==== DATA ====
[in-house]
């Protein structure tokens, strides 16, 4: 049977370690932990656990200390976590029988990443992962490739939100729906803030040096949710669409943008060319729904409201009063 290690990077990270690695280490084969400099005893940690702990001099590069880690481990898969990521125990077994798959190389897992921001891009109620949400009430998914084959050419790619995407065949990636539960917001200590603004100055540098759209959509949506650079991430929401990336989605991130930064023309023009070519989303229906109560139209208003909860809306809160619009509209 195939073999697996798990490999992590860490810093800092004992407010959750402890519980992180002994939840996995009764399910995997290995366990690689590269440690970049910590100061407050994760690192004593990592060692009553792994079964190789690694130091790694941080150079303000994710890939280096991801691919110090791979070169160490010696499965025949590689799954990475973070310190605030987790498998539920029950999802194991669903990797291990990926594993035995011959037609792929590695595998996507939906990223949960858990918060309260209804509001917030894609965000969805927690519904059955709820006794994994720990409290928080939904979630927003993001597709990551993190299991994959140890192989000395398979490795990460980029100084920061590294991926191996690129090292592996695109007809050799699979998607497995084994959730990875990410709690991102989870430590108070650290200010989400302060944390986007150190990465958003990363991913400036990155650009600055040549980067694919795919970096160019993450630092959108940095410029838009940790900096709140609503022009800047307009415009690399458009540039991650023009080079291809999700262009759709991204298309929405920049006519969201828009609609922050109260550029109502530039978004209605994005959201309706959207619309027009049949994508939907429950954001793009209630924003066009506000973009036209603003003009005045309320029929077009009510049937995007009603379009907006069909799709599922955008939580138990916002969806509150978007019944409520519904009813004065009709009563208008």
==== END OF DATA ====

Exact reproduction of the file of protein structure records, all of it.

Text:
[in-house]
């Protein structure tokens, strides 16, 4: 049977370690932990656990200390976590029988990443992962490739939100729906803030040096949710669409943008060319729904409201009063 290690990077990270690695280490084969400099005893940690702990001099590069880690481990898969990521125990077994798959190389897992921001891009109620949400009430998914084959050419790619995407065949990636539960917001200590603004100055540098759209959509949506650079991430929401990336989605991130930064023309023009070519989303229906109560139209208003909860809306809160619009509209 195939073999697996798990490999992590860490810093800092004992407010959750402890519980992180002994939840996995009764399910995997290995366990690689590269440690970049910590100061407050994760690192004593990592060692009553792994079964190789690694130091790694941080150079303000994710890939280096991801691919110090791979070169160490010696499965025949590689799954990475973070310190605030987790498998539920029950999802194991669903990797291990990926594993035995011959037609792929590695595998996507939906990223949960858990918060309260209804509001917030894609965000969805927690519904059955709820006794994994720990409290928080939904979630927003993001597709990551993190299991994959140890192989000395398979490795990460980029100084920061590294991926191996690129090292592996695109007809050799699979998607497995084994959730990875990410709690991102989870430590108070650290200010989400302060944390986007150190990465958003990363991913400036990155650009600055040549980067694919795919970096160019993450630092959108940095410029838009940790900096709140609503022009800047307009415009690399458009540039991650023009080079291809999700262009759709991204298309929405920049006519969201828009609609922050109260550029109502530039978004209605994005959201309706959207619309027009049949994508939907429950954001793009209630924003066009506000973009036209603003003009005045309320029929077009009510049937995007009603379009907006069909799709599922955008939580138990916002969806509150978007019944409520519904009813004065009709009563208008």